March’s Online Short: Two Landscapes

March 1, 2016

Two Landscapes is the Jewish Film Institute’s Online Short of the Month for March 2016!

Dir. Neil Ira Needleman, 2015, United States, 3 min, English

About the film: A clash between the landscape the eye perceives and the one that’s remembered.

Q&A with director Neil Ira Needleman

What inspired you to make this film?

I’ve collaborated with my buddy Herb Rogoff on many (mostly Jewish-themed) video projects over the years, and I was hankering to make another video with him. I wanted to keep it simple, dramatic, Jewish, and (as usual) showcase Herb’s wonderful artistry.

What was your greatest challenge during the filmmaking process? Dealing with Holocaust-related subject matter is extremely intense and draining — even if the finished product is only 3-minutes long. From a production viewpoint, this was an easy video to shoot: two friends in a meadow on a beautiful summer afternoon. But drawing a number tattoo on my friend’s arm so he could play a camp survivor, oy, that was emotional.

Any thoughts you’d like to share about screening this film in a Jewish context?

I feel this movie has “universal” qualities and messages, but I have no doubt that a Jewish audience will understand it on a deeper level. And I’m sure that Jews will begin to recognize the transformed drawing before many others.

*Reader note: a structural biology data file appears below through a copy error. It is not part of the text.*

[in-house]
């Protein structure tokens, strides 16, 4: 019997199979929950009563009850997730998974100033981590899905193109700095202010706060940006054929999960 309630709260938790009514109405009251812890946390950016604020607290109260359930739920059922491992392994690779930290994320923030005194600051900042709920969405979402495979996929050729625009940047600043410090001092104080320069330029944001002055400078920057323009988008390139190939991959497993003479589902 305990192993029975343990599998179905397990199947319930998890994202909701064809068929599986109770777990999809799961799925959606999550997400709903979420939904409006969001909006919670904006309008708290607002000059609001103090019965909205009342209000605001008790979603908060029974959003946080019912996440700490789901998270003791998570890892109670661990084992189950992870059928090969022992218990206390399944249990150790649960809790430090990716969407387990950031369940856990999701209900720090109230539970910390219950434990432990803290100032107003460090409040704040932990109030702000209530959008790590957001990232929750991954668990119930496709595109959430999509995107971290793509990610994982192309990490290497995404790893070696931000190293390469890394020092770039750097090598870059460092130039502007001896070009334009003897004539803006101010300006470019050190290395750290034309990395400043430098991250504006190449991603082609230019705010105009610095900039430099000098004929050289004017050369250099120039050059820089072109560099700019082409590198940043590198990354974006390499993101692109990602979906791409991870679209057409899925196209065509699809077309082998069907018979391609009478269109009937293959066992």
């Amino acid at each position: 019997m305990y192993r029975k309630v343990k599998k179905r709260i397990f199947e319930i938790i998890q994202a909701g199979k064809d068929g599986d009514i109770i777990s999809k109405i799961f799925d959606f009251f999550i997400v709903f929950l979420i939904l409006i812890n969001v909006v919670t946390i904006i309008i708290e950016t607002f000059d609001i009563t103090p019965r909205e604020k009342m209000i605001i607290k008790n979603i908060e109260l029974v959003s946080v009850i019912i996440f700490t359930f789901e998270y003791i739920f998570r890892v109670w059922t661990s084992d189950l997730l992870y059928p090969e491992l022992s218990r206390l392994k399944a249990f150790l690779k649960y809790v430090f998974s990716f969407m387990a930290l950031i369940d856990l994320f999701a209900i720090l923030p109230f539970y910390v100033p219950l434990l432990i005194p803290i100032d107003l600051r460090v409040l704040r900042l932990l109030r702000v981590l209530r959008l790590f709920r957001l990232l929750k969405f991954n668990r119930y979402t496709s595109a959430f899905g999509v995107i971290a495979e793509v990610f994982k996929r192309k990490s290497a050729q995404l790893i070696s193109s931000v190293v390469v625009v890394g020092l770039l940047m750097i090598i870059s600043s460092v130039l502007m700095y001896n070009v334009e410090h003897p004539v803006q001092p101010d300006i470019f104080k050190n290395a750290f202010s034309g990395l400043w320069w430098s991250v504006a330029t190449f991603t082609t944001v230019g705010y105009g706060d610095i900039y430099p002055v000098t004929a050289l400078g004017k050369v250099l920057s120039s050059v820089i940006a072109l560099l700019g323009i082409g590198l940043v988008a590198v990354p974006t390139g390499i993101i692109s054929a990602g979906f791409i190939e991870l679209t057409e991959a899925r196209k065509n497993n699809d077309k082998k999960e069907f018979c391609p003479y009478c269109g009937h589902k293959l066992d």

What film/media has inspired you lately?

I’m more inspired by music than film. I recently read a biography of Louis Armstrong, and now I’ve been digging deep into my recordings of early jazz. Sidney Bechet is playing in the background while I type this.

What do you do when you’re not filmmaking?

I work hard for an advertising/marketing agency, create colorful sculptures and patterns, and make the best matzo ball soup you ever tasted.

Lastly, gefilte fish: delicious, or disgusting?

I have nothing specifically against gefilte fish, but I can’t stomach any kind of fish or seafood. Guess I’m a brisket and kasha kind of guy.

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Inspiring communities to expand their understanding of Jewish life through film, media and dialogue. Presented by the Jewish Film Institute! www.jfi.org

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